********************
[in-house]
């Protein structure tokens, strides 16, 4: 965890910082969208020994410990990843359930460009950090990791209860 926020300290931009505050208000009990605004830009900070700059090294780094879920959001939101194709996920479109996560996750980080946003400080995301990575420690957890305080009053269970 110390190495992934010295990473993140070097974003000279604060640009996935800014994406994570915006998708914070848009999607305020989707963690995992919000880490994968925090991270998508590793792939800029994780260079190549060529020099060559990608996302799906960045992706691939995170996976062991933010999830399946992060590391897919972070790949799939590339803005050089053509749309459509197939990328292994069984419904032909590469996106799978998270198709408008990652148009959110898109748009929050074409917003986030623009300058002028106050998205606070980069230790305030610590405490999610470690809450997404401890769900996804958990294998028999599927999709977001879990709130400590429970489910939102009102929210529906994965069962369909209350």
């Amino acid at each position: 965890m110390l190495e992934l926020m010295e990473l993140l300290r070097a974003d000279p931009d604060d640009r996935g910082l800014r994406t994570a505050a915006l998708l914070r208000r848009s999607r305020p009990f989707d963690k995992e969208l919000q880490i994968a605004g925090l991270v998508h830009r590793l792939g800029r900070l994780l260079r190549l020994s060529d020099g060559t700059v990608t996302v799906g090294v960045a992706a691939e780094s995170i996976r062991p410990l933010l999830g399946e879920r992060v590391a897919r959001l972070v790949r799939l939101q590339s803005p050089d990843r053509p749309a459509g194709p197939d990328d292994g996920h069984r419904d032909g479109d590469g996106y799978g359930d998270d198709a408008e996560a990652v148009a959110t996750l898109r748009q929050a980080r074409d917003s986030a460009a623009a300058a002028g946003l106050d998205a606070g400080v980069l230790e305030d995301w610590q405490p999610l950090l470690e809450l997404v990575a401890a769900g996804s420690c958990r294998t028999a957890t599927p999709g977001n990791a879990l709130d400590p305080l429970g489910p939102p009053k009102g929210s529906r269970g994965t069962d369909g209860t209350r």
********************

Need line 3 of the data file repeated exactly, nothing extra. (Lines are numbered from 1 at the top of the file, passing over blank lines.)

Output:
């Amino acid at each position: 965890m110390l190495e992934l926020m010295e990473l993140l300290r070097a974003d000279p931009d604060d640009r996935g910082l800014r994406t994570a505050a915006l998708l914070r208000r848009s999607r305020p009990f989707d963690k995992e969208l919000q880490i994968a605004g925090l991270v998508h830009r590793l792939g800029r900070l994780l260079r190549l020994s060529d020099g060559t700059v990608t996302v799906g090294v960045a992706a691939e780094s995170i996976r062991p410990l933010l999830g399946e879920r992060v590391a897919r959001l972070v790949r799939l939101q590339s803005p050089d990843r053509p749309a459509g194709p197939d990328d292994g996920h069984r419904d032909g479109d590469g996106y799978g359930d998270d198709a408008e996560a990652v148009a959110t996750l898109r748009q929050a980080r074409d917003s986030a460009a623009a300058a002028g946003l106050d998205a606070g400080v980069l230790e305030d995301w610590q405490p999610l950090l470690e809450l997404v990575a401890a769900g996804s420690c958990r294998t028999a957890t599927p999709g977001n990791a879990l709130d400590p305080l429970g489910p939102p009053k009102g929210s529906r269970g994965t069962d369909g209860t209350r």